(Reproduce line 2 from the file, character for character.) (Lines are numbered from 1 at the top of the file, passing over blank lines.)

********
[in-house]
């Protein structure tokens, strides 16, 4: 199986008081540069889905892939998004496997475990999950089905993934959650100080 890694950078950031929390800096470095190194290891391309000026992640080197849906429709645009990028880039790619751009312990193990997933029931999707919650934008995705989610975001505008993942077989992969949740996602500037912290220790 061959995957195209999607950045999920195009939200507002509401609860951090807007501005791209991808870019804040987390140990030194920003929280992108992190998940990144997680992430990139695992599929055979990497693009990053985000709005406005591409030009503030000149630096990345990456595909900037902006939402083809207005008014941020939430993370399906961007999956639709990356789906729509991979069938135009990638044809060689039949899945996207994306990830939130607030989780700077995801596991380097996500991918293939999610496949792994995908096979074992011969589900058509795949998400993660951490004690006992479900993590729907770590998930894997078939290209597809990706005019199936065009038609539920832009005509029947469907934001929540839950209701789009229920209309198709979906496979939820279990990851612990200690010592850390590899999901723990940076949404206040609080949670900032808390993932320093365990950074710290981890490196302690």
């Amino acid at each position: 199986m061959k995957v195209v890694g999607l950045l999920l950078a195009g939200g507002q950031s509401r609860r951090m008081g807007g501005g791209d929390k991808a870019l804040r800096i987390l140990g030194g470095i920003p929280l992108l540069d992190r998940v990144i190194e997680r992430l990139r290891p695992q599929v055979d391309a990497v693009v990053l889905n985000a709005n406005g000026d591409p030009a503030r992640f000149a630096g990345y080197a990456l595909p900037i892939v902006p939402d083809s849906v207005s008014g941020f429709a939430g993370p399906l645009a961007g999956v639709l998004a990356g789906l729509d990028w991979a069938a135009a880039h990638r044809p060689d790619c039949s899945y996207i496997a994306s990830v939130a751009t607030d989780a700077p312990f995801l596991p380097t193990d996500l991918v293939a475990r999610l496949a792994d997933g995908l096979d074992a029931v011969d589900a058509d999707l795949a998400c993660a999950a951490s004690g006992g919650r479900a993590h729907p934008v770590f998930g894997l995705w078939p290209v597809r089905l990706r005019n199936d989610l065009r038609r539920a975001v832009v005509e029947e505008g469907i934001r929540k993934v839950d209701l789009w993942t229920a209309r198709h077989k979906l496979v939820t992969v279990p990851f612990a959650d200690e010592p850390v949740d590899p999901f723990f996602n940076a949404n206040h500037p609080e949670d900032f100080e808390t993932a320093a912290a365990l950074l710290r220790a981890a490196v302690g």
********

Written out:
């Protein structure tokens, strides 16, 4: 199986008081540069889905892939998004496997475990999950089905993934959650100080 890694950078950031929390800096470095190194290891391309000026992640080197849906429709645009990028880039790619751009312990193990997933029931999707919650934008995705989610975001505008993942077989992969949740996602500037912290220790 061959995957195209999607950045999920195009939200507002509401609860951090807007501005791209991808870019804040987390140990030194920003929280992108992190998940990144997680992430990139695992599929055979990497693009990053985000709005406005591409030009503030000149630096990345990456595909900037902006939402083809207005008014941020939430993370399906961007999956639709990356789906729509991979069938135009990638044809060689039949899945996207994306990830939130607030989780700077995801596991380097996500991918293939999610496949792994995908096979074992011969589900058509795949998400993660951490004690006992479900993590729907770590998930894997078939290209597809990706005019199936065009038609539920832009005509029947469907934001929540839950209701789009229920209309198709979906496979939820279990990851612990200690010592850390590899999901723990940076949404206040609080949670900032808390993932320093365990950074710290981890490196302690």